Asynchronous Panning and Zooming

This document is a work in progress. Some information may be missing or incomplete.



We need to be able to provide a visual response to user input with minimal latency. In particular, on devices with touch input, content must track the finger exactly while panning, or the user experience is very poor. According to the UX team, 120ms is an acceptable latency between user input and response.

Context and surrounding architecture

The fundamental problem we are trying to solve with the Asynchronous Panning and Zooming (APZ) code is that of responsiveness. By default, web browsers operate in a “game loop” that looks like this:

while true:
    process input
    do computations
    repaint content
    display repainted content

In browsers the “do computation” step can be arbitrarily expensive because it can involve running event handlers in web content. Therefore, there can be an arbitrary delay between the input being received and the on-screen display getting updated.

Responsiveness is always good, and with touch-based interaction it is even more important than with mouse or keyboard input. In order to ensure responsiveness, we split the “game loop” model of the browser into a multithreaded variant which looks something like this:

Thread 1 (compositor thread)
while true:
    receive input
    send a copy of input to thread 2
    adjust rendered content based on input
    display adjusted rendered content

Thread 2 (main thread)
while true:
    receive input from thread 1
    do computations
    rerender content
    update the copy of rendered content in thread 1

This multithreaded model is called off-main-thread compositing (OMTC), because the compositing (where the content is displayed on-screen) happens on a separate thread from the main thread. Note that this is a very very simplified model, but in this model the “adjust rendered content based on input” is the primary function of the APZ code.

A couple of notes on APZ’s relationship to other browser architecture improvements:

  1. Due to Electrolysis (e10s), Site Isolation (Fission), and GPU Process isolation, the above two threads often actually run in different processes. APZ is largely agnostic to this, as all communication between the two threads for APZ purposes happens using an IPC layer that abstracts over communication between threads vs. processes.

  2. With the WebRender graphics backend, part of the rendering pipeline is also offloaded from the main thread. In this architecture, the information sent from the main thread consists of a display list, and scrolling-related metadata referencing content in that display list. The metadata is kept in a queue until the display list undergoes an additional rendering step in the compositor (scene building). At this point, we are ready to tell APZ about the new content and have it start applying adjustments to it, as further rendering steps beyond scene building are done synchronously on each composite.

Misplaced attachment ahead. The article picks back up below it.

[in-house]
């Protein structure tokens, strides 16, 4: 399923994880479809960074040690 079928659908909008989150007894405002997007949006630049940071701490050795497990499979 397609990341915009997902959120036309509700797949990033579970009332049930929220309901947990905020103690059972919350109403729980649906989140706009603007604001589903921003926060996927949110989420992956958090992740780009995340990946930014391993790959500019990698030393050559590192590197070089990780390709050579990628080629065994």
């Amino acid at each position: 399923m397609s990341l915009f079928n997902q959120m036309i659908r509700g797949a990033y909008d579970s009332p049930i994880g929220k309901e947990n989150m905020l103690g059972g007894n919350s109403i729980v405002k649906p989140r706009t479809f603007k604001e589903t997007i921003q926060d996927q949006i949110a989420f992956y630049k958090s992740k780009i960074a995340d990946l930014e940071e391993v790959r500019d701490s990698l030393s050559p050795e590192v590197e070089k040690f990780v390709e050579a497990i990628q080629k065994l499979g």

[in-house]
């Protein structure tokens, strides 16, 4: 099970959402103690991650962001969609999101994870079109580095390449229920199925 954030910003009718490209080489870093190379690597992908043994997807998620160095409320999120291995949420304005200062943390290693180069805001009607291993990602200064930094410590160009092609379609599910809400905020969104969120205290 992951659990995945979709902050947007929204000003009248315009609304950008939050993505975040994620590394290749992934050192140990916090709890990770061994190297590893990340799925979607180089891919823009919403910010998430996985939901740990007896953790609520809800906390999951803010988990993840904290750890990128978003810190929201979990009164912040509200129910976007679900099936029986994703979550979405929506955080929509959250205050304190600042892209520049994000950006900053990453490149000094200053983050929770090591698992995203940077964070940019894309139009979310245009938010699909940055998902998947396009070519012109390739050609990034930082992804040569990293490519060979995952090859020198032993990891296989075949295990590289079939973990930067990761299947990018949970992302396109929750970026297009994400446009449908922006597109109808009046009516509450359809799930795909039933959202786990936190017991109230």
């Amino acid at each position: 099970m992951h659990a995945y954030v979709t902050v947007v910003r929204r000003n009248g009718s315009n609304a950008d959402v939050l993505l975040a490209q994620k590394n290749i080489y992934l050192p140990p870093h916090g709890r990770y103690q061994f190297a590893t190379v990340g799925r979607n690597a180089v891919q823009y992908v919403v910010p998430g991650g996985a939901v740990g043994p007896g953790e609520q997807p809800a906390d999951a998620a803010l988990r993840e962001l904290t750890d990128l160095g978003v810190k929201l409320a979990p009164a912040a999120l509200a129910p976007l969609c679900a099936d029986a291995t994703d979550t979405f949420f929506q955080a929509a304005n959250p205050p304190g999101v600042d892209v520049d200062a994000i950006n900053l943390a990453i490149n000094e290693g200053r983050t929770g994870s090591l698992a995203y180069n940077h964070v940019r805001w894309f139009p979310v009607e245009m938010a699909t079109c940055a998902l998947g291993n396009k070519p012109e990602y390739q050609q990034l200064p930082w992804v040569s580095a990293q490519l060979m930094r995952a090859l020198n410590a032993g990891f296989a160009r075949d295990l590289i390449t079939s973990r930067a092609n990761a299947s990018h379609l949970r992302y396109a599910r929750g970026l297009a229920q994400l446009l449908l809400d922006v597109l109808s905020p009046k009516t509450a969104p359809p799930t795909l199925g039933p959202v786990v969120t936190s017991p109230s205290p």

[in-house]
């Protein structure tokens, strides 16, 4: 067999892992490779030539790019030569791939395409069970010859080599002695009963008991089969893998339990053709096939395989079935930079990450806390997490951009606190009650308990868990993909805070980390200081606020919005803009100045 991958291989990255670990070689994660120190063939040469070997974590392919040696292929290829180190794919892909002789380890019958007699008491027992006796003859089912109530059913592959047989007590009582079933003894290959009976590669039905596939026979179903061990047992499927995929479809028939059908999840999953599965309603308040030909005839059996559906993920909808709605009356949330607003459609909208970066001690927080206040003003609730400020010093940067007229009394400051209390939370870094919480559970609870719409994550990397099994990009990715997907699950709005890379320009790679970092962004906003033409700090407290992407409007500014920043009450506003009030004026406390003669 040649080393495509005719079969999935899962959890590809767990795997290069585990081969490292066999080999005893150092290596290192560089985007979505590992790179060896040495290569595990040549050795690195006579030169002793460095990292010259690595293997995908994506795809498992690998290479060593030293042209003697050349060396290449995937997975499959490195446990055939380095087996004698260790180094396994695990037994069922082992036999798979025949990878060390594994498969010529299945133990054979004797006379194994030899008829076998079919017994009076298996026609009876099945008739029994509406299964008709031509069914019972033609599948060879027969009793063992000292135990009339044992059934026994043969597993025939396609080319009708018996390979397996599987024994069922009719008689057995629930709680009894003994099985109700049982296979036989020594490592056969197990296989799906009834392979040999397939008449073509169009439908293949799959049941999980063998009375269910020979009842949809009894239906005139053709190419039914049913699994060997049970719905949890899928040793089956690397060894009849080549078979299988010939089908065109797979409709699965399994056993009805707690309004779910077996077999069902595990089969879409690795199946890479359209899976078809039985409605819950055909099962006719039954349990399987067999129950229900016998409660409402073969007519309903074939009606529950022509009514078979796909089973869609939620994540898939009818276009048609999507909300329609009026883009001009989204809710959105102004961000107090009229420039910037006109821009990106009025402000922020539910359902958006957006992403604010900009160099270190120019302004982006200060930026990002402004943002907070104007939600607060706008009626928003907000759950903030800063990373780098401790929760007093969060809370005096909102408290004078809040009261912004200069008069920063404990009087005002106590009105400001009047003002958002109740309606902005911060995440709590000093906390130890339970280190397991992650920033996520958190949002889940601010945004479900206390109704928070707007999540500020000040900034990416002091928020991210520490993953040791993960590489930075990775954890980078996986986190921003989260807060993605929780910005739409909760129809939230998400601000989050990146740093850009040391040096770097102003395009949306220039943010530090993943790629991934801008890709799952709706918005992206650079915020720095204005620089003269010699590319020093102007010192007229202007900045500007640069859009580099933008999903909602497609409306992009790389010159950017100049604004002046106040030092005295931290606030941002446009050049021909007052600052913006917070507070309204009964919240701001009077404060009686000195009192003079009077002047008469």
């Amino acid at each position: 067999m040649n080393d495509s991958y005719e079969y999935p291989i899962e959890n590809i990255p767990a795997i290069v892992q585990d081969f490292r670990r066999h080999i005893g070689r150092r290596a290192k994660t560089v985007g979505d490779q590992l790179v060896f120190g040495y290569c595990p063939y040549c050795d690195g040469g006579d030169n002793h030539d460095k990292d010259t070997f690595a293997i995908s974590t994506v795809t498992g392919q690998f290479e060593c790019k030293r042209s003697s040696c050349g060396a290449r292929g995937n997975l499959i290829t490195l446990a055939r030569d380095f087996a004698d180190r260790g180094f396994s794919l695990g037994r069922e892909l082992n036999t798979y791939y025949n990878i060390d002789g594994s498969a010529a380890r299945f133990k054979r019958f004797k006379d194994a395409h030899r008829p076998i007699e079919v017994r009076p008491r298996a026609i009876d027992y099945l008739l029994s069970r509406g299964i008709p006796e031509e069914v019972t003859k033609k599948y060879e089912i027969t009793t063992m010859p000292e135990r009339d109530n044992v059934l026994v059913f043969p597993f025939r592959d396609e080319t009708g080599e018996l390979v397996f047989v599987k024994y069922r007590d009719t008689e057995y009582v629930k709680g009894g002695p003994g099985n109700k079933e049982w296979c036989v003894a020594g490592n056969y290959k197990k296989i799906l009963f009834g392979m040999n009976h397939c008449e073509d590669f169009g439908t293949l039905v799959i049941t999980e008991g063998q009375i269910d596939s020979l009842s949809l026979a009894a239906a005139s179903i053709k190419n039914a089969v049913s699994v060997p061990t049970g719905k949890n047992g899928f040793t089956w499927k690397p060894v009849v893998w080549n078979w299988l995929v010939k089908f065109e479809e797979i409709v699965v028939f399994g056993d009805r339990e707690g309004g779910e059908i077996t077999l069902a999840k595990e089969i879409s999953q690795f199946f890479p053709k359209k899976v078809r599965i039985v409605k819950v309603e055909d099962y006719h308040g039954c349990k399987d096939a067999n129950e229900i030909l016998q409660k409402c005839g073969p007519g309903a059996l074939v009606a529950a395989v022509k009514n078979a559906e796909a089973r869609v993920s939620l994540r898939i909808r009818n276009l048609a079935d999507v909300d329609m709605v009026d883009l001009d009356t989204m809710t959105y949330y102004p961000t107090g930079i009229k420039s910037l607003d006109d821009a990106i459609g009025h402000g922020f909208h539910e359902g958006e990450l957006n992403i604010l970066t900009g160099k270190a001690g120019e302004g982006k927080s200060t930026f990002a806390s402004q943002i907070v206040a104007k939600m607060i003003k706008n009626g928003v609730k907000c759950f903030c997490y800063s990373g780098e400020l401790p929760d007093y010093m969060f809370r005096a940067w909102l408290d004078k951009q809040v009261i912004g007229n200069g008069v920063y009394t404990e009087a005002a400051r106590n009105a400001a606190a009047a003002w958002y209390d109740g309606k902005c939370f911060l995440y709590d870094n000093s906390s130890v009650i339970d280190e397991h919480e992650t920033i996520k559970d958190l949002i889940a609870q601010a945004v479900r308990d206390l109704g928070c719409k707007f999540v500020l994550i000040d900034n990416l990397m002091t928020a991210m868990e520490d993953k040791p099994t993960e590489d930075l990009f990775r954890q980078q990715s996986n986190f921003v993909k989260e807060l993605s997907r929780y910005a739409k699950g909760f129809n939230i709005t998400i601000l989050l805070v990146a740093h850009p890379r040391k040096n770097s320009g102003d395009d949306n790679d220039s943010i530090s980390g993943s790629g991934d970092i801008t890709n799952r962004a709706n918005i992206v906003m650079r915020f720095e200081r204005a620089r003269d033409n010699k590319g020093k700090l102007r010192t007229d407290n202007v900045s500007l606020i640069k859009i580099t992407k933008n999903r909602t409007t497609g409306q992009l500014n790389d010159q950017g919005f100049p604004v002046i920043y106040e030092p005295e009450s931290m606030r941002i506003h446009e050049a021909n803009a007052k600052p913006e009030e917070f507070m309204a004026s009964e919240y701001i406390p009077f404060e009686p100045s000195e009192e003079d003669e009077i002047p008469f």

The compositor in theory can continuously composite previously rendered content (adjusted on each composite by APZ) to the screen while the main thread is busy doing other things and rendering new content.

The APZ code takes the input events that are coming in from the hardware and uses them to figure out what the user is trying to do (e.g. pan the page, zoom in). It then expresses this user intention in the form of translation and/or scale transformation matrices. These transformation matrices are applied to the rendered content at composite time, so that what the user sees on-screen reflects what they are trying to do as closely as possible.

Technical overview

As per the heavily simplified model described above, the fundamental purpose of the APZ code is to take input events and produce transformation matrices. This section attempts to break that down and identify the different problems that make this task non-trivial.


The area of page content for which a display list is built and sent to the compositor is called the “displayport”. The APZ code is responsible for determining how large the displayport should be. On the one hand, we want the displayport to be as large as possible. At the very least it needs to be larger than what is visible on-screen, because otherwise, as soon as the user pans, there will be some unpainted area of the page exposed. However, we cannot always set the displayport to be the entire page, because the page can be arbitrarily long and this would require an unbounded amount of memory to store. Therefore, a good displayport size is one that is larger than the visible area but not so large that it is a huge drain on memory. Because the displayport is usually smaller than the whole page, it is always possible for the user to scroll so fast that they end up in an area of the page outside the displayport. When this happens, they see unpainted content; this is referred to as “checkerboarding”, and we try to avoid it where possible.

There are many possible ways to determine what the displayport should be in order to balance the tradeoffs involved (i.e. having one that is too big is bad for memory usage, and having one that is too small results in excessive checkerboarding). Ideally, the displayport should cover exactly the area that we know the user will make visible. Although we cannot know this for sure, we can use heuristics based on current panning velocity and direction to ensure a reasonably-chosen displayport area. This calculation is done in the APZ code, and a new desired displayport is frequently sent to the main thread as the user is panning around.

Multiple scrollable elements